Positive: There is no doubt in my mind that Stephen King truly is a marvelous storyteller. He has an ability to create characters with so much depth aPositive: There is no doubt in my mind that Stephen King truly is a marvelous storyteller. He has an ability to create characters with so much depth and clarity that, if a person didn't know better, might lead them to believe that it was easy. His affluence and reputation as an author is not without merit, and it is readily apparent that he knows exactly what he is doing.
Negative: Stephen King happens not to be my cup of tea. While I can appreciate his writing style, and I do usually love a good horror, I do not enjoy the way his novels always seem to drag on for me as a reader. I feel he goes too far in explaining the background of even the most insignificant characters, and I grew to a certain level of boredom more than once while reading this. Furthermore, as a frequent reader of horror, I don't mind the violence or "creepy-crawly" feeling that accompanies it, but I definitely became uncomfortable with the almost obsessive-like focus on child sexuality. Far be it from me to judge an author solely based upon their fictional writing choices, but the return again and again to an eleven year old's sexual desires , experiences, and/or objectification by creepy old men and monsters really started to grate on me. I've never believed you needed that kind of thing to make a horror, and it felt rather off-topic, unnecessary, and, if I am completely honest, disgusting in the wrong way. Something about adults writing these things really puts me off.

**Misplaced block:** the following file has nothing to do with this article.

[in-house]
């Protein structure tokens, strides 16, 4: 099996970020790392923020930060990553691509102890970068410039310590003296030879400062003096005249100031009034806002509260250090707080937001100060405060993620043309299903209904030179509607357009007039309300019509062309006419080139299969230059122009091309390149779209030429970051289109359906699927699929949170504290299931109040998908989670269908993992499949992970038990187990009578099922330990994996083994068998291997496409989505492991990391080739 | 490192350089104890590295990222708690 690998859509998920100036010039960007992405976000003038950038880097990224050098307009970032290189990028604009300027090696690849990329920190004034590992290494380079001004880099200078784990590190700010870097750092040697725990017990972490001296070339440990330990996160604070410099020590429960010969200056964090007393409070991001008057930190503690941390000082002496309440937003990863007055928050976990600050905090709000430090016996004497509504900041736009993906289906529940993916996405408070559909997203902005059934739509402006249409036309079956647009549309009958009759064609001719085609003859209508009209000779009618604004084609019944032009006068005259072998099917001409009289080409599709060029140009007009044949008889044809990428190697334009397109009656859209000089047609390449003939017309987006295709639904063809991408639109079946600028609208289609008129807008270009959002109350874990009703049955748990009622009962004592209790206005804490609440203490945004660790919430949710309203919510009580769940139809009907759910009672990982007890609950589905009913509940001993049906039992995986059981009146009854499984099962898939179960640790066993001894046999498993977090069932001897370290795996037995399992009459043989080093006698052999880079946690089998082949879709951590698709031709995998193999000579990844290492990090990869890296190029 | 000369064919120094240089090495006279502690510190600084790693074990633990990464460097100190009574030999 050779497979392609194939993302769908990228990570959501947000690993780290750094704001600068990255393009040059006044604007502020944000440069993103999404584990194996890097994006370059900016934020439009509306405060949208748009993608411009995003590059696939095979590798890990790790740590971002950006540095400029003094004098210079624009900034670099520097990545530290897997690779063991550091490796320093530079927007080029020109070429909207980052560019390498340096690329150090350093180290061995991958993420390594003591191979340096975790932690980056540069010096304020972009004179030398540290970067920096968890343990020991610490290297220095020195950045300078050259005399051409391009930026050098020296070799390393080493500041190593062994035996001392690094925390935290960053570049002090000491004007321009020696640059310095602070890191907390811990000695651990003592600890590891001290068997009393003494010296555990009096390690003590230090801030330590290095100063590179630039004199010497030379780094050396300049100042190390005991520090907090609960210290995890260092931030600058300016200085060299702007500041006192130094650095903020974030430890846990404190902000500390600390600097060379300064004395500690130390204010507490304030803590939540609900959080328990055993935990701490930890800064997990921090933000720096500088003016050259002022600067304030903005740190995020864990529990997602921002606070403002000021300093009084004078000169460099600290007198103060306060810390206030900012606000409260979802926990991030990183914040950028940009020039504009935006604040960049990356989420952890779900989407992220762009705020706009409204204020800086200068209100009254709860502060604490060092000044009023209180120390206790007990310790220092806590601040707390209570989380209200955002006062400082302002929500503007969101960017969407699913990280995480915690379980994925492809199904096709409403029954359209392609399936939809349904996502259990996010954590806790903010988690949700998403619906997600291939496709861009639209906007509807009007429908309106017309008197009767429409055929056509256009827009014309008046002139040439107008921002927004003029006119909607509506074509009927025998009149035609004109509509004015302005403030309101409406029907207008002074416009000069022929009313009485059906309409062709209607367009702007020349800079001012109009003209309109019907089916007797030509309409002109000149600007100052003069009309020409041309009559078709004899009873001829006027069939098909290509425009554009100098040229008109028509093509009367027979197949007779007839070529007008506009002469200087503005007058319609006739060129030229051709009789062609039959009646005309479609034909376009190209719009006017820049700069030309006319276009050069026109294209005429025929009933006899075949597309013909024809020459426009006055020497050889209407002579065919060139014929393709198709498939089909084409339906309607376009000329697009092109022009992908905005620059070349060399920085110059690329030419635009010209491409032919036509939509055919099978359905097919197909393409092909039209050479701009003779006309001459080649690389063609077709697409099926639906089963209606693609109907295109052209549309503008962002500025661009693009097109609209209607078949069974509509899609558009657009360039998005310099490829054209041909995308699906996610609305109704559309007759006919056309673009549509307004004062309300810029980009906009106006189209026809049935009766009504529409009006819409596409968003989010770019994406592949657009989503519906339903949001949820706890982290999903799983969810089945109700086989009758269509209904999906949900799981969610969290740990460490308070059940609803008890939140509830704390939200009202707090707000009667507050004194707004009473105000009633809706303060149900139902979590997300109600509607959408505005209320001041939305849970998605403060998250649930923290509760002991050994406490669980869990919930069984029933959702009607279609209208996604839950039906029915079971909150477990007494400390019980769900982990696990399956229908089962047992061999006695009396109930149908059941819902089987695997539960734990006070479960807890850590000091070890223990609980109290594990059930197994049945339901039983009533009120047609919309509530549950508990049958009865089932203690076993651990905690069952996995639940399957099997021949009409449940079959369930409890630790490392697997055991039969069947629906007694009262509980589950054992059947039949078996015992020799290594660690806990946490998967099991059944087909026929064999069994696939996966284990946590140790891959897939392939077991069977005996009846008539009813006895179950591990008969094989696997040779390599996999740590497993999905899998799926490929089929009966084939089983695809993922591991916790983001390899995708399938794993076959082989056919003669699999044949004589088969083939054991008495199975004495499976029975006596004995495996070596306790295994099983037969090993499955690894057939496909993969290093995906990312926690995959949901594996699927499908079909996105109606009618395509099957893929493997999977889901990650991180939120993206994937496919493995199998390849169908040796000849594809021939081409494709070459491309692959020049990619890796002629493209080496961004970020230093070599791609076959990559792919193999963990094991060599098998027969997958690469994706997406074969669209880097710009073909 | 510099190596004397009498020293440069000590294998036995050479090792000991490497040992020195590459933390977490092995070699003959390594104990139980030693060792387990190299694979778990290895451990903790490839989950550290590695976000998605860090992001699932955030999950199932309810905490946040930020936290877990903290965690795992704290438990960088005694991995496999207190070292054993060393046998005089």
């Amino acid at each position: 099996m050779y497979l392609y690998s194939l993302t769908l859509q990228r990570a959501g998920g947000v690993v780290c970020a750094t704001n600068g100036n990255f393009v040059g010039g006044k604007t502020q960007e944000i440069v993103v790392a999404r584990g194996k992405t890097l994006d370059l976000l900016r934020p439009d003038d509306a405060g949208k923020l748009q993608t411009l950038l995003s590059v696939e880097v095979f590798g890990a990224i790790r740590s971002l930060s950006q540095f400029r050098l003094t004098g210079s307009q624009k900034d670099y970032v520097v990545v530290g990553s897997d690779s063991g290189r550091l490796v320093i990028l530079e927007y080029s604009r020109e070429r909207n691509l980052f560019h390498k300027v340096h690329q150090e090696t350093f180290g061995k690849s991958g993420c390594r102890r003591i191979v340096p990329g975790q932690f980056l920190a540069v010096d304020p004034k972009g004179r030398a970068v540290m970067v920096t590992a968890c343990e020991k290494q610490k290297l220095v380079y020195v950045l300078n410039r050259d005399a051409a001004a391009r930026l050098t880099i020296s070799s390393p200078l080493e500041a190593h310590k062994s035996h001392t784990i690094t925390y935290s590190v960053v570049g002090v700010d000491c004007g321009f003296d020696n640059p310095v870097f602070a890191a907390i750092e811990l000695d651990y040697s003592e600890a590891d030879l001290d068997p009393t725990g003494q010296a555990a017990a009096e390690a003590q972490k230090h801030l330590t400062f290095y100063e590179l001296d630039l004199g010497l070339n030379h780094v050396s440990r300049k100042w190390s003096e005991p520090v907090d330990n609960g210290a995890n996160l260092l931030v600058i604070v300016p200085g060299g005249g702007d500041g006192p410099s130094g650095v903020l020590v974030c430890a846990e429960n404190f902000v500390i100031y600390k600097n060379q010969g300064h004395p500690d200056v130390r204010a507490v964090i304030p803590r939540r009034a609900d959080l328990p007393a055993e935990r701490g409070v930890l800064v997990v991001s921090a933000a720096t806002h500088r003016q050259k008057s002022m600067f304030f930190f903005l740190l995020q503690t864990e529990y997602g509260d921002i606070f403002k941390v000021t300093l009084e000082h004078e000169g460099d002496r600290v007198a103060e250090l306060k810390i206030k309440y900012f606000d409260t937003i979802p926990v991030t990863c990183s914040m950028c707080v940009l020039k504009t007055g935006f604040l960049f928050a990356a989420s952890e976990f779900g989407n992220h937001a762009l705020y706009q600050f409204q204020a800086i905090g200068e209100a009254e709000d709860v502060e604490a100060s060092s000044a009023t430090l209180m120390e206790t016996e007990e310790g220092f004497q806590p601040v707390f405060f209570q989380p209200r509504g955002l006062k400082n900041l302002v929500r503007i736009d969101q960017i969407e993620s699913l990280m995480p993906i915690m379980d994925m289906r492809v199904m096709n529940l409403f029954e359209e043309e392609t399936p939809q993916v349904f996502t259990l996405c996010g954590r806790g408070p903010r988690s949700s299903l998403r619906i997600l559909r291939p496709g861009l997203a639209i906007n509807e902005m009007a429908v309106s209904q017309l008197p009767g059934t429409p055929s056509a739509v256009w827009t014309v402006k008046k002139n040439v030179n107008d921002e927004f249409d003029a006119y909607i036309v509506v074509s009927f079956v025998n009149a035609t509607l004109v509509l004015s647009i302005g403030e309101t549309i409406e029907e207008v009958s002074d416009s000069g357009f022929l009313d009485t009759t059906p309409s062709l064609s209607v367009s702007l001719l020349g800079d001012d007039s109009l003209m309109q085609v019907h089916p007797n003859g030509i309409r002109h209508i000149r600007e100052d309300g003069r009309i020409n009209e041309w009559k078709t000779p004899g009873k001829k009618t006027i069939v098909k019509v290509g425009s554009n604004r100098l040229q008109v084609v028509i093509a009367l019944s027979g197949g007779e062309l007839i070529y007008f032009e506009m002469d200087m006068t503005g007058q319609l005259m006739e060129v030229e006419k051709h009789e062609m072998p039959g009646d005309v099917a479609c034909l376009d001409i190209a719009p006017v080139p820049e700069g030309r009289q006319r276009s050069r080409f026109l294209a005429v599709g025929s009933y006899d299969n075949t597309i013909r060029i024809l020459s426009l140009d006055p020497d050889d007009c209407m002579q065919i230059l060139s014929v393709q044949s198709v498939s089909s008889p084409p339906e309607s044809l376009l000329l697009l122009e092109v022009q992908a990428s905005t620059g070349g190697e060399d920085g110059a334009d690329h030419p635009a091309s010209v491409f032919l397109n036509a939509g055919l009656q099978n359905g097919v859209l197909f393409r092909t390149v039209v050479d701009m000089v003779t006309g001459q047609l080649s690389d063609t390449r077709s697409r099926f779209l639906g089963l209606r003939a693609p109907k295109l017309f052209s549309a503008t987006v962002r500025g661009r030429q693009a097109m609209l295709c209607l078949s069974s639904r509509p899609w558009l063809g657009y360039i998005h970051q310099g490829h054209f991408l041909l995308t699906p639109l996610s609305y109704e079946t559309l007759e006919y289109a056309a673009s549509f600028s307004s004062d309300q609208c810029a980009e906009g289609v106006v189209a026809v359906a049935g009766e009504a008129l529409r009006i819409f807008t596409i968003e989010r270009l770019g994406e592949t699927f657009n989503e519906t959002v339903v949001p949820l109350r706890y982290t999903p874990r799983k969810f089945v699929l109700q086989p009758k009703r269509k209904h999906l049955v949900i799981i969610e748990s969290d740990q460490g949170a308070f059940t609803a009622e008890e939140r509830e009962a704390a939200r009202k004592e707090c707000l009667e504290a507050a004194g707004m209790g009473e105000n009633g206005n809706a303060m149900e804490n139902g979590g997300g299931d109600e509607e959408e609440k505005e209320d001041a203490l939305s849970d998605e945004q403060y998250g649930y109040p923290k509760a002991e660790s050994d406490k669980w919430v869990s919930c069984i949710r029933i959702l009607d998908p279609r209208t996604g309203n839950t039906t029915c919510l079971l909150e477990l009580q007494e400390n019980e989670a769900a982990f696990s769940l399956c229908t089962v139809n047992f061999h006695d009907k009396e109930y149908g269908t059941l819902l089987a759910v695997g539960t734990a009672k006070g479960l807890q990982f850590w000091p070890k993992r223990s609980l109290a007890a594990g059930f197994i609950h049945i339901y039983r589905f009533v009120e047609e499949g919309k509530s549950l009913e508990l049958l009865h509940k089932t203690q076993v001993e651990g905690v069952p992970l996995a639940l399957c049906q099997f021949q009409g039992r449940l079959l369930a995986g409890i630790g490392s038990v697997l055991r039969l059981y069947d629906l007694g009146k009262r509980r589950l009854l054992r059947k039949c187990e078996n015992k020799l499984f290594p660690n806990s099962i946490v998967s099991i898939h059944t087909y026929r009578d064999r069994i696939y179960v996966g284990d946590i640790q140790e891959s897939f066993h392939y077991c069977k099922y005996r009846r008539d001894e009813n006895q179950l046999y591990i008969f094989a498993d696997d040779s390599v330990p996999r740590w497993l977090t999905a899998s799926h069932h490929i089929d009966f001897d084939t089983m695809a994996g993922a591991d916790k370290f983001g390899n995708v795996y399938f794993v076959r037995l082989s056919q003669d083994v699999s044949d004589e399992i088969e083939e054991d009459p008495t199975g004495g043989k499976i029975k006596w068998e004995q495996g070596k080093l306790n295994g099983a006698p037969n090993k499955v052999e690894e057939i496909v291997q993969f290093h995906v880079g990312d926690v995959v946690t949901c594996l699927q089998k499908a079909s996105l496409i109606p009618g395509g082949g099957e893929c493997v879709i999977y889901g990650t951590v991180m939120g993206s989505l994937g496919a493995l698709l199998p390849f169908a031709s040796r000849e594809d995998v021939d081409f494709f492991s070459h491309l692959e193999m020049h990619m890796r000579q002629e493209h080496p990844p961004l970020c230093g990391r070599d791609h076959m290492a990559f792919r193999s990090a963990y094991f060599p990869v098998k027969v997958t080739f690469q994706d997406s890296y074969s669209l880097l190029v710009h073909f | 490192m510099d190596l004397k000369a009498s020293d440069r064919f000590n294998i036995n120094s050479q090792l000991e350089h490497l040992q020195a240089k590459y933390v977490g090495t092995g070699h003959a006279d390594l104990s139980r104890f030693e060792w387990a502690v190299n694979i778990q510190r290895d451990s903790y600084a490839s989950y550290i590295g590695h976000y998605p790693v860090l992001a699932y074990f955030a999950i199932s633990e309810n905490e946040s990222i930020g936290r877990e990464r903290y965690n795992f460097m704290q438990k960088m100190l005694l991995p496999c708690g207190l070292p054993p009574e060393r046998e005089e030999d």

Hence, I gave the book two stars because I cannot ignore that I will never be capable of writing as eloquently as Stephen King or mastering the art of literature like him, and I never want to seem ignorant of that. He is a brilliant writer, but as I near-hated this book, I couldn't very well lie and said I liked it, now could I?
May I never have the glorious opportunity of meeting Stephen King and feeling embarrassed and wholeheartedly ashamed when remembering this review....more